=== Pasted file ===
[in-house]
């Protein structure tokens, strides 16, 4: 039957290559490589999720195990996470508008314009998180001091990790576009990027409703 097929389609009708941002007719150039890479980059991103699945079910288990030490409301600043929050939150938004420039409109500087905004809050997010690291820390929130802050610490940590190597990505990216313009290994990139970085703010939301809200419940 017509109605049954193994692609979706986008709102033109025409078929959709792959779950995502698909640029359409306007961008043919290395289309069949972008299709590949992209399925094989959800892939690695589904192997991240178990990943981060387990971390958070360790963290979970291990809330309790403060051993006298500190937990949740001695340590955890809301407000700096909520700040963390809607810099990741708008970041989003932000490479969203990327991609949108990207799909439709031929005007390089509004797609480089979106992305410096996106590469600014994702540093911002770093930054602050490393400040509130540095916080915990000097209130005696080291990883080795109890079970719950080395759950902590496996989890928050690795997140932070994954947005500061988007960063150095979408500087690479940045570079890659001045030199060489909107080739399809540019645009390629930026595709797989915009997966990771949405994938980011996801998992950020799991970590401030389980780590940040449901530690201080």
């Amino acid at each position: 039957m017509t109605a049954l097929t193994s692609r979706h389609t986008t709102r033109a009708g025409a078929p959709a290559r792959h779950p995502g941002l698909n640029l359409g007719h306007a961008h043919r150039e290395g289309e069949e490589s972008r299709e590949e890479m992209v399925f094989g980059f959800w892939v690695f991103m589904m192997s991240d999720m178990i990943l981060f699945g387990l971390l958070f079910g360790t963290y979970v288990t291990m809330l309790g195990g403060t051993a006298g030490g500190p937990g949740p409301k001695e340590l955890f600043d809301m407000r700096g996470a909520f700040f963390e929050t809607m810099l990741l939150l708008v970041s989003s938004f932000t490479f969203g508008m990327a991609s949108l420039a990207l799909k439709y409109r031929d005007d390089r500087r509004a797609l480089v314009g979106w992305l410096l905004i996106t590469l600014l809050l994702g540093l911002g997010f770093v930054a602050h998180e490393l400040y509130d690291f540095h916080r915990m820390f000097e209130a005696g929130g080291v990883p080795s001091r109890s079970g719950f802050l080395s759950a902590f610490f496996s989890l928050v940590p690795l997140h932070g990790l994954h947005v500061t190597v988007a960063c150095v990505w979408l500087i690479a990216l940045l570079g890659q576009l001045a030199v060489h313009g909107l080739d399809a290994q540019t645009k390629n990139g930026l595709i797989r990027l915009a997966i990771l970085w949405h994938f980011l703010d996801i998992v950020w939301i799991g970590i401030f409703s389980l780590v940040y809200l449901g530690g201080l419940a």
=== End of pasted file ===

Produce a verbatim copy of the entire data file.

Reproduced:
[in-house]
């Protein structure tokens, strides 16, 4: 039957290559490589999720195990996470508008314009998180001091990790576009990027409703 097929389609009708941002007719150039890479980059991103699945079910288990030490409301600043929050939150938004420039409109500087905004809050997010690291820390929130802050610490940590190597990505990216313009290994990139970085703010939301809200419940 017509109605049954193994692609979706986008709102033109025409078929959709792959779950995502698909640029359409306007961008043919290395289309069949972008299709590949992209399925094989959800892939690695589904192997991240178990990943981060387990971390958070360790963290979970291990809330309790403060051993006298500190937990949740001695340590955890809301407000700096909520700040963390809607810099990741708008970041989003932000490479969203990327991609949108990207799909439709031929005007390089509004797609480089979106992305410096996106590469600014994702540093911002770093930054602050490393400040509130540095916080915990000097209130005696080291990883080795109890079970719950080395759950902590496996989890928050690795997140932070994954947005500061988007960063150095979408500087690479940045570079890659001045030199060489909107080739399809540019645009390629930026595709797989915009997966990771949405994938980011996801998992950020799991970590401030389980780590940040449901530690201080």
């Amino acid at each position: 039957m017509t109605a049954l097929t193994s692609r979706h389609t986008t709102r033109a009708g025409a078929p959709a290559r792959h779950p995502g941002l698909n640029l359409g007719h306007a961008h043919r150039e290395g289309e069949e490589s972008r299709e590949e890479m992209v399925f094989g980059f959800w892939v690695f991103m589904m192997s991240d999720m178990i990943l981060f699945g387990l971390l958070f079910g360790t963290y979970v288990t291990m809330l309790g195990g403060t051993a006298g030490g500190p937990g949740p409301k001695e340590l955890f600043d809301m407000r700096g996470a909520f700040f963390e929050t809607m810099l990741l939150l708008v970041s989003s938004f932000t490479f969203g508008m990327a991609s949108l420039a990207l799909k439709y409109r031929d005007d390089r500087r509004a797609l480089v314009g979106w992305l410096l905004i996106t590469l600014l809050l994702g540093l911002g997010f770093v930054a602050h998180e490393l400040y509130d690291f540095h916080r915990m820390f000097e209130a005696g929130g080291v990883p080795s001091r109890s079970g719950f802050l080395s759950a902590f610490f496996s989890l928050v940590p690795l997140h932070g990790l994954h947005v500061t190597v988007a960063c150095v990505w979408l500087i690479a990216l940045l570079g890659q576009l001045a030199v060489h313009g909107l080739d399809a290994q540019t645009k390629n990139g930026l595709i797989r990027l915009a997966i990771l970085w949405h994938f980011l703010d996801i998992v950020w939301i799991g970590i401030f409703s389980l780590v940040y809200l449901g530690g201080l419940a």